Tiger by the tale: Koenning apologizes for jokes Print
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Tuesday, 26 August 2008 12:43
NCAAF Headline News

 CLEMSON, S.C. (AP) -Clemson's affable defensive coordinator has apologized for saying that two of Alabama's most highly regarded football recruits each drove off from high school events in a Cadillac Escalade.
``I guess I made a mistake in cutting a joke,'' Koenning said.
The ninth-ranked Tigers open the season Saturday against No. 24 Alabama in Atlanta. In a week where antiseptic comments of mutual respect are the norm, Koenning most likely gave the underdog Tide something to rally around.
Koenning has led the Tigers' defense the past three seasons. He's rarely shy with his opinions and gained a reputation as one of the staff's most humorous coaches.
That style got Koenning in trouble Monday night after practice, when he talked about Alabama freshman receiver Julio Jones and B.J. Scott.
``Julio? You know what, I actually ran into Julio in the spring recruiting,'' Koenning said according to an account published in The (Columbia) State and a review of a tape recording of the interview. ``I said hello to him and said, I guess I'll be seeing you at the end of August. Then he got out and got in his Escalade and drove off. That's serious.
``And then I went over and watched (Alabama freshman) Burton Scott at Vigor High School at the track over there,'' Koenning continued, ``and Burton Scott was running around. He went and got in his Escalade out at track practice and drove off. So I'm familiar with those two guys.''
Koenning says he sought out the reporters involved to emphasize he was kidding.
Jones and Scott are two of several young Alabama players who figure to see action against Clemson.
Alabama spokesman Jeff Purinton did not know if head coach Nick Saban would have any response to Koenning's remarks. Purinton also didn't know if anyone in the school's athletic department had called counterparts at Clemson to complain.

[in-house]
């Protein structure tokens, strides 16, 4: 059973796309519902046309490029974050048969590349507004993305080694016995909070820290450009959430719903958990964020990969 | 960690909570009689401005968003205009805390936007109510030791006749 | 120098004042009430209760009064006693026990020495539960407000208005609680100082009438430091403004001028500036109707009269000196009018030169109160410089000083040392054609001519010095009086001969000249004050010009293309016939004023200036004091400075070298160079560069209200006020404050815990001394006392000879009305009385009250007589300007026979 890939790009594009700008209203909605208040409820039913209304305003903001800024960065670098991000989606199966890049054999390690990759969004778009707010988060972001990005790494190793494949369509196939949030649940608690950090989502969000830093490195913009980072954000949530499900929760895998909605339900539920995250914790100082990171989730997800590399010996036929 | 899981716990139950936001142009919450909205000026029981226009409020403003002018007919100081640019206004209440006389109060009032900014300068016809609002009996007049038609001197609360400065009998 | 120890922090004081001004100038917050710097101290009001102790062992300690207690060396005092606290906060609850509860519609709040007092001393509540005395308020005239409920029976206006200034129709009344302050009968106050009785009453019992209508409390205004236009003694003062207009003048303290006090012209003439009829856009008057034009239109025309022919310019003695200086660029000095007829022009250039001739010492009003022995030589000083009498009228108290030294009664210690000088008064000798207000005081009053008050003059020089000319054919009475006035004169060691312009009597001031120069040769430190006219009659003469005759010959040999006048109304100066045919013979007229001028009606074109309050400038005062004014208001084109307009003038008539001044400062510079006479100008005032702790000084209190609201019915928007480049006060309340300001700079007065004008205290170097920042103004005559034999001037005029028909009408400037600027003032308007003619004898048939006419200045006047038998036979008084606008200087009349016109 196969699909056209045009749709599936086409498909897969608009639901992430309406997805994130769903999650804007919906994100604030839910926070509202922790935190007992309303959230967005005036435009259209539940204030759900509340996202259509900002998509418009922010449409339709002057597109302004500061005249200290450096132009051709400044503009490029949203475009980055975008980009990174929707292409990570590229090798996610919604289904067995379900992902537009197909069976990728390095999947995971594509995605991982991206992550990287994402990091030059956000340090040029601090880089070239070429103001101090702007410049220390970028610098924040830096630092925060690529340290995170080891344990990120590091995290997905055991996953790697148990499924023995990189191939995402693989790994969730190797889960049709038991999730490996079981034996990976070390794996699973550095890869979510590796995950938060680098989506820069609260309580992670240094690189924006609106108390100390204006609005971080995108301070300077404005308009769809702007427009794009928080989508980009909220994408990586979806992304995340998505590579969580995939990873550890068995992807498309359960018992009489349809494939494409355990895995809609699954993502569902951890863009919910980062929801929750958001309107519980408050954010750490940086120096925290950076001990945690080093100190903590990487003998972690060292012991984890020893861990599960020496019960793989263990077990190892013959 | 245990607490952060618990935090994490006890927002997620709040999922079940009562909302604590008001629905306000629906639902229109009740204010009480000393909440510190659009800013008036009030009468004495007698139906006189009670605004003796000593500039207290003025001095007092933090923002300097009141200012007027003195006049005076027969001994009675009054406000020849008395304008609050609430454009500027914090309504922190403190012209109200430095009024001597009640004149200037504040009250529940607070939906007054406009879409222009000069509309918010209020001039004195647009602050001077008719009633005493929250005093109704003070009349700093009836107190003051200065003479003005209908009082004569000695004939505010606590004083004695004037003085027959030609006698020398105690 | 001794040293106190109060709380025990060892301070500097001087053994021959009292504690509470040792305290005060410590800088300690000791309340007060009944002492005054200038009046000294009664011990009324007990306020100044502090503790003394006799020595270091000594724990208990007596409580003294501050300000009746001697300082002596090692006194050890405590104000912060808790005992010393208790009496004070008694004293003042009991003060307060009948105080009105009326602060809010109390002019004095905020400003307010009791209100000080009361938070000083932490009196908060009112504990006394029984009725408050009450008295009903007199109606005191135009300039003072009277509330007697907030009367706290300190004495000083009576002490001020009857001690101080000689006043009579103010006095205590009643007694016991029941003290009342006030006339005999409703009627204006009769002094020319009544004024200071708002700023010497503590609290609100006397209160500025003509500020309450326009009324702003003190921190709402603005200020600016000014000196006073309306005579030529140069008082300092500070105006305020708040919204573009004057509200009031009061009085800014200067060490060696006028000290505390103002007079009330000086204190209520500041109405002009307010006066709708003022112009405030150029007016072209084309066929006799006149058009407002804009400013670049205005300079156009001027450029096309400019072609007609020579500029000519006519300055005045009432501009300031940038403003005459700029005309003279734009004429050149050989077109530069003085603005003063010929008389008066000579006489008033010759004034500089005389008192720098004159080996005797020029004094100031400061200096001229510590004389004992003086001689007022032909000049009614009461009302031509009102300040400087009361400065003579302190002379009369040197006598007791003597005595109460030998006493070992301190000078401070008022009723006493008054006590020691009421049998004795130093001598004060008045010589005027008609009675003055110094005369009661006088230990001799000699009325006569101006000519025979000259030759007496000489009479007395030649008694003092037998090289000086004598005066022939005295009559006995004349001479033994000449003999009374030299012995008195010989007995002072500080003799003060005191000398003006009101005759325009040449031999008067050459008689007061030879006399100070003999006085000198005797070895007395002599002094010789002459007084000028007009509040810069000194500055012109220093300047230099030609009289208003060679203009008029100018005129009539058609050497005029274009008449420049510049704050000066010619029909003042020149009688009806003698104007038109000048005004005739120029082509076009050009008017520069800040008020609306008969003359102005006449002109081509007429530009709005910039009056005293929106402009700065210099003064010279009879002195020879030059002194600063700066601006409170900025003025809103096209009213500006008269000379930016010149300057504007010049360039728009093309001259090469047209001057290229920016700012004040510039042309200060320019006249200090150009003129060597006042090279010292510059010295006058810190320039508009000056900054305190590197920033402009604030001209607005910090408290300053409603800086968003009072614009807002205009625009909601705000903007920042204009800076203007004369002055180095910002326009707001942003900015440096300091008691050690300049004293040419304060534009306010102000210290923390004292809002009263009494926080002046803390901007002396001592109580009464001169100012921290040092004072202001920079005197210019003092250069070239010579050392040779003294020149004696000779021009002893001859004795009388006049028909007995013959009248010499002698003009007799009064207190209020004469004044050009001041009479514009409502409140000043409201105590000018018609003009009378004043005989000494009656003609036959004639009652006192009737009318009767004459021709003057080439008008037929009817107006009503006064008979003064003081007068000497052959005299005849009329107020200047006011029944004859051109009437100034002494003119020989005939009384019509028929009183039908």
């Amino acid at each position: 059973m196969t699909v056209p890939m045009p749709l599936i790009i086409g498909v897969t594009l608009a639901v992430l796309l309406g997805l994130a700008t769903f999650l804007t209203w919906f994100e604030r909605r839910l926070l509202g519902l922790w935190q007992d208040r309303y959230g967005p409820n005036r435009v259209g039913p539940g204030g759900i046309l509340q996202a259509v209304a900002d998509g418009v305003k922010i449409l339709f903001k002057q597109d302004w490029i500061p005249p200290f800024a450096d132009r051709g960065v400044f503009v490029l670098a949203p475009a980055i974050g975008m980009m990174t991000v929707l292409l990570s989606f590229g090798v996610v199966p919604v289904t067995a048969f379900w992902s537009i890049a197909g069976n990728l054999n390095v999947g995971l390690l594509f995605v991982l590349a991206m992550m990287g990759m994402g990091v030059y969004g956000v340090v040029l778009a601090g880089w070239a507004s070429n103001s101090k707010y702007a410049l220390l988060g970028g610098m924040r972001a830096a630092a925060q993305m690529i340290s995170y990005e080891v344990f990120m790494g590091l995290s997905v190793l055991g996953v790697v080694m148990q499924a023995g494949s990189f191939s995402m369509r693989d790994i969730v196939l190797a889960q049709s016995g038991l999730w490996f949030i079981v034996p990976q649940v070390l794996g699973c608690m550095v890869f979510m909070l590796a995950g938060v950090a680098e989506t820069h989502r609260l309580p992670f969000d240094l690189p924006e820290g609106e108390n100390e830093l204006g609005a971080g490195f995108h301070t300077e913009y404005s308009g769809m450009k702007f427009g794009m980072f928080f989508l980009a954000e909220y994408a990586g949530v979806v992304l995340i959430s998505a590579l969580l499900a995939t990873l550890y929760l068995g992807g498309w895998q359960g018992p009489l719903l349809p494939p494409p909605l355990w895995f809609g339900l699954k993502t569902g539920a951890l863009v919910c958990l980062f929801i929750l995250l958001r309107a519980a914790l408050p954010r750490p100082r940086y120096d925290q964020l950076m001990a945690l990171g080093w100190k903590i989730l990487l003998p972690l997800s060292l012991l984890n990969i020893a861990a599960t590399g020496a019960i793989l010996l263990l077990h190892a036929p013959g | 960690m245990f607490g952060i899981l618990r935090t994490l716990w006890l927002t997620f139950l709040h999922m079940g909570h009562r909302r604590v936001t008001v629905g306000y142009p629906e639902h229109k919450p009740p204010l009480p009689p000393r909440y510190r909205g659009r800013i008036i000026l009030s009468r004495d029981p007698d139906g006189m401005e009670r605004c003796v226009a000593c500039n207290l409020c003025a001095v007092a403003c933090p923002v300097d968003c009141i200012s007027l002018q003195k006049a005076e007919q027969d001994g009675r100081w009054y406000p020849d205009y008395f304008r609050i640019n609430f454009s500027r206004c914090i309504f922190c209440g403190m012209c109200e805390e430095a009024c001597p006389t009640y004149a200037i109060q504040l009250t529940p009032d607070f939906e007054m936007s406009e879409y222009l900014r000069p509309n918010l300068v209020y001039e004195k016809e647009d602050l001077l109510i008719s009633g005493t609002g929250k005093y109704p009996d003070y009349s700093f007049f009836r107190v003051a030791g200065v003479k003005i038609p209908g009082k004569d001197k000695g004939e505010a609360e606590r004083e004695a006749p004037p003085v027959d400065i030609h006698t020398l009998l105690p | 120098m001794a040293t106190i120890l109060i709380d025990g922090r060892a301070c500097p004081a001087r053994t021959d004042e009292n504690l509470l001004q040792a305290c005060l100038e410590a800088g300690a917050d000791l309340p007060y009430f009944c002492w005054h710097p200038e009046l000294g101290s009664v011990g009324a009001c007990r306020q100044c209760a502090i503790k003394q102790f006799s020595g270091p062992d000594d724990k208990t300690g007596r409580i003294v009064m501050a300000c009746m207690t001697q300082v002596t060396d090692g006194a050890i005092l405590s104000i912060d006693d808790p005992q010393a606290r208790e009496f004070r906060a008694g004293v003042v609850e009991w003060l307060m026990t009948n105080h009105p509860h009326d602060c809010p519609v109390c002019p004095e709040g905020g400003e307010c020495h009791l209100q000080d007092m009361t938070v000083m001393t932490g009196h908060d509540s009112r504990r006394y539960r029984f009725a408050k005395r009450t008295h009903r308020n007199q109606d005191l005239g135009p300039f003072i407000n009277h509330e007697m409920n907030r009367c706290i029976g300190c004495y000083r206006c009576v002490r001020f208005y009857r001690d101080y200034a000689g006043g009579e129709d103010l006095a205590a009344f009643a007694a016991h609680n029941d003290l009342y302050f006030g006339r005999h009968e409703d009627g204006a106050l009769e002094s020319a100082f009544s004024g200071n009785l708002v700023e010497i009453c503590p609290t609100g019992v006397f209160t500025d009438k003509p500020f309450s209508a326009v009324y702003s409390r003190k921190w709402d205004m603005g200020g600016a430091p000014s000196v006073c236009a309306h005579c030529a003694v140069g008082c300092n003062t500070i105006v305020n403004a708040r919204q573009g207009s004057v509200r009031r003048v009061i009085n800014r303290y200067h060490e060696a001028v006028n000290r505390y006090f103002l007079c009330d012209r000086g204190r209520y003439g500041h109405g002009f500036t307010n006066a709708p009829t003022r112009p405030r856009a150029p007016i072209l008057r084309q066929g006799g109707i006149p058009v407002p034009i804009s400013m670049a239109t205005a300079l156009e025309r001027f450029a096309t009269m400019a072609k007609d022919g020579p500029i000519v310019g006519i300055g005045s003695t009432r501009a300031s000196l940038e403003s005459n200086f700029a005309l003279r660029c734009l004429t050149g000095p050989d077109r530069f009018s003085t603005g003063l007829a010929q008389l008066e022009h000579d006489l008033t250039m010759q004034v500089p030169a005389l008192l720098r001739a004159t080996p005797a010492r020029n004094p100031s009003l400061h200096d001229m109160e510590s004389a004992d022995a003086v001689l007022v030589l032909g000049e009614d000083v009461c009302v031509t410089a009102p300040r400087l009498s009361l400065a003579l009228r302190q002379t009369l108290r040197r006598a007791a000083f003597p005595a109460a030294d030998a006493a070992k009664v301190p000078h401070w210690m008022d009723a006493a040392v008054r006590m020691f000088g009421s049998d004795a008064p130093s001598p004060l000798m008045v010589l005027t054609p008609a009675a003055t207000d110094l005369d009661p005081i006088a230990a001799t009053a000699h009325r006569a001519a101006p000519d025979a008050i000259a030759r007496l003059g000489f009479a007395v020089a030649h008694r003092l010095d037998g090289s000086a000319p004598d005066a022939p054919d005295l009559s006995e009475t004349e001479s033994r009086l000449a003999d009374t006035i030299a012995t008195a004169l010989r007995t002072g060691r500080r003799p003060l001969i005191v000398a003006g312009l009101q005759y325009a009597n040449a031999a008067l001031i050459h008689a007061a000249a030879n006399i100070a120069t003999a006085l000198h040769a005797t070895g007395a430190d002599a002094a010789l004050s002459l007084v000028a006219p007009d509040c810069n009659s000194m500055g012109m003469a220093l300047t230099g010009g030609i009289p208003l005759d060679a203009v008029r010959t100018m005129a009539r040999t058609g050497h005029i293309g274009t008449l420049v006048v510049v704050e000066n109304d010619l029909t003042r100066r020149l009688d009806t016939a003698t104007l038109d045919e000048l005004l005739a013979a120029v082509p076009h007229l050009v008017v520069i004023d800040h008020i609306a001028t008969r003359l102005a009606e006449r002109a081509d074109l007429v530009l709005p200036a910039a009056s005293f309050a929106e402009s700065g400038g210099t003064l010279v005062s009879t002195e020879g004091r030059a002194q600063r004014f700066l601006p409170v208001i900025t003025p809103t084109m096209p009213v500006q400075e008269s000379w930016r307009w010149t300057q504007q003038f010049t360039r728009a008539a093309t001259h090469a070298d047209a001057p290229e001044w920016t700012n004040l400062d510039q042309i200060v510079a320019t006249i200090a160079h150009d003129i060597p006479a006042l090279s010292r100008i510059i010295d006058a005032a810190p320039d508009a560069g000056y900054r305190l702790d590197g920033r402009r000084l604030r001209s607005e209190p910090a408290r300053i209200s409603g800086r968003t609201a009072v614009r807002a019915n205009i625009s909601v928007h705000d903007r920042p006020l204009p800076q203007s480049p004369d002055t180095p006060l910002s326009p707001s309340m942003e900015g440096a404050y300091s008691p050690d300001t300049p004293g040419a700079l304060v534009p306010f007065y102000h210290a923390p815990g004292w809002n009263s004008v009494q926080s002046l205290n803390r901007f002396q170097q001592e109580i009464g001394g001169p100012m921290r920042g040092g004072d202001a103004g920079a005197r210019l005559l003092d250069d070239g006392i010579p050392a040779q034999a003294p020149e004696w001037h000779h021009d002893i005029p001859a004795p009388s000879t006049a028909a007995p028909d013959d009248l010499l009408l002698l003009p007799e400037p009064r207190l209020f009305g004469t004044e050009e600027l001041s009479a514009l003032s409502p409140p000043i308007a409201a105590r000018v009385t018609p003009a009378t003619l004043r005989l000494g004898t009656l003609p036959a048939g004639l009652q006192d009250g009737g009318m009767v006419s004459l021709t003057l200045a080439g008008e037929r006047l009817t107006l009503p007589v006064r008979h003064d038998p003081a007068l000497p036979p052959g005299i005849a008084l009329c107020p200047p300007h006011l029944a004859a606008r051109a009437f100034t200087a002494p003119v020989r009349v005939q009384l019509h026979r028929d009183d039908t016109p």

Koenning says he had a text-message conversation with Alabama assistant Burton Burns, who worked at Clemson from 1999 to 2006, to make sure he understood Koenning was not serious.
Koenning also got a call from one of the Alabama players' high school coaches.
``He couldn't figure out why I would say something like that,'' Koenning said. ``I said, 'Well, I was joking around at the end of practice yesterday and it just got taken the wrong way.' So it was my mistake for even joking around in that environment.''
Clemson coach Tommy Bowden says Koenning's remarks don't reflect he and his staff's high regard for Alabama and its above-board recruiting tactics.
``A guy makes an off-the-cuff comment, and I know we're really looking for things to write about and talk about on the Internet and on talk shows,'' Bowden said. ``If we would've had some bad blood in the past, but here's a school that we've had zero bad blood.''
Bowden hasn't spoken to Koenning about it. ``We didn't even recruit him, Julio Jones,'' Clemson's head coach said. ``That shows you how insignificant I think the statement is.''
Koenning said he's never had a problem with Alabama's recruiting practices and doesn't know what vehicles, if any, Jones or Scott drive.
Now, the situation is ``100 percent a distraction,'' said Koenning as he develops a game plan for Clemson's opener.
``That's not me to cast stones or to have ill feelings toward that,'' he said. ``It was my misjudgement in saying something in a joking manner that got taken and run with.''

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